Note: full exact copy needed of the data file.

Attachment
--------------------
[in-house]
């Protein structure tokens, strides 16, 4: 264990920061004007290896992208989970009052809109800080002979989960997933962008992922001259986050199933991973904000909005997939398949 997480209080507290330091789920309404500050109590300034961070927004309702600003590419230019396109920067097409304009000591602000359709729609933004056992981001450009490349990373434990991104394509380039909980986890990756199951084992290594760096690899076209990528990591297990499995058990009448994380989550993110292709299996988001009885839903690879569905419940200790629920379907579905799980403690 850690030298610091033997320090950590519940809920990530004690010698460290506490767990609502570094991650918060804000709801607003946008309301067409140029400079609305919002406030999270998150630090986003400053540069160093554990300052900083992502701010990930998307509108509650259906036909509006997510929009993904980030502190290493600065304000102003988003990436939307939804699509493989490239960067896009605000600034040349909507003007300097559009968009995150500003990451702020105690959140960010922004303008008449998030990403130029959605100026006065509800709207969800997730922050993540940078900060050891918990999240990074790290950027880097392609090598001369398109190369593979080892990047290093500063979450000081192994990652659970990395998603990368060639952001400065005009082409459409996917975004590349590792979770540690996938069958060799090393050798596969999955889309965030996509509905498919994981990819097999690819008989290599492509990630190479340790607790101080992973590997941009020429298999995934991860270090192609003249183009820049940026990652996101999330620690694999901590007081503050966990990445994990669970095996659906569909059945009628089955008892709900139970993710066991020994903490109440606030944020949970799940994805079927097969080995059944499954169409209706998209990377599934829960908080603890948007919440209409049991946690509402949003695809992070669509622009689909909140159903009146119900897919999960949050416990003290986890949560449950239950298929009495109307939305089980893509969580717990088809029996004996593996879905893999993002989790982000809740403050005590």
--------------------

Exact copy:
[in-house]
């Protein structure tokens, strides 16, 4: 264990920061004007290896992208989970009052809109800080002979989960997933962008992922001259986050199933991973904000909005997939398949 997480209080507290330091789920309404500050109590300034961070927004309702600003590419230019396109920067097409304009000591602000359709729609933004056992981001450009490349990373434990991104394509380039909980986890990756199951084992290594760096690899076209990528990591297990499995058990009448994380989550993110292709299996988001009885839903690879569905419940200790629920379907579905799980403690 850690030298610091033997320090950590519940809920990530004690010698460290506490767990609502570094991650918060804000709801607003946008309301067409140029400079609305919002406030999270998150630090986003400053540069160093554990300052900083992502701010990930998307509108509650259906036909509006997510929009993904980030502190290493600065304000102003988003990436939307939804699509493989490239960067896009605000600034040349909507003007300097559009968009995150500003990451702020105690959140960010922004303008008449998030990403130029959605100026006065509800709207969800997730922050993540940078900060050891918990999240990074790290950027880097392609090598001369398109190369593979080892990047290093500063979450000081192994990652659970990395998603990368060639952001400065005009082409459409996917975004590349590792979770540690996938069958060799090393050798596969999955889309965030996509509905498919994981990819097999690819008989290599492509990630190479340790607790101080992973590997941009020429298999995934991860270090192609003249183009820049940026990652996101999330620690694999901590007081503050966990990445994990669970095996659906569909059945009628089955008892709900139970993710066991020994903490109440606030944020949970799940994805079927097969080995059944499954169409209706998209990377599934829960908080603890948007919440209409049991946690509402949003695809992070669509622009689909909140159903009146119900897919999960949050416990003290986890949560449950239950298929009495109307939305089980893509969580717990088809029996004996593996879905893999993002989790982000809740403050005590």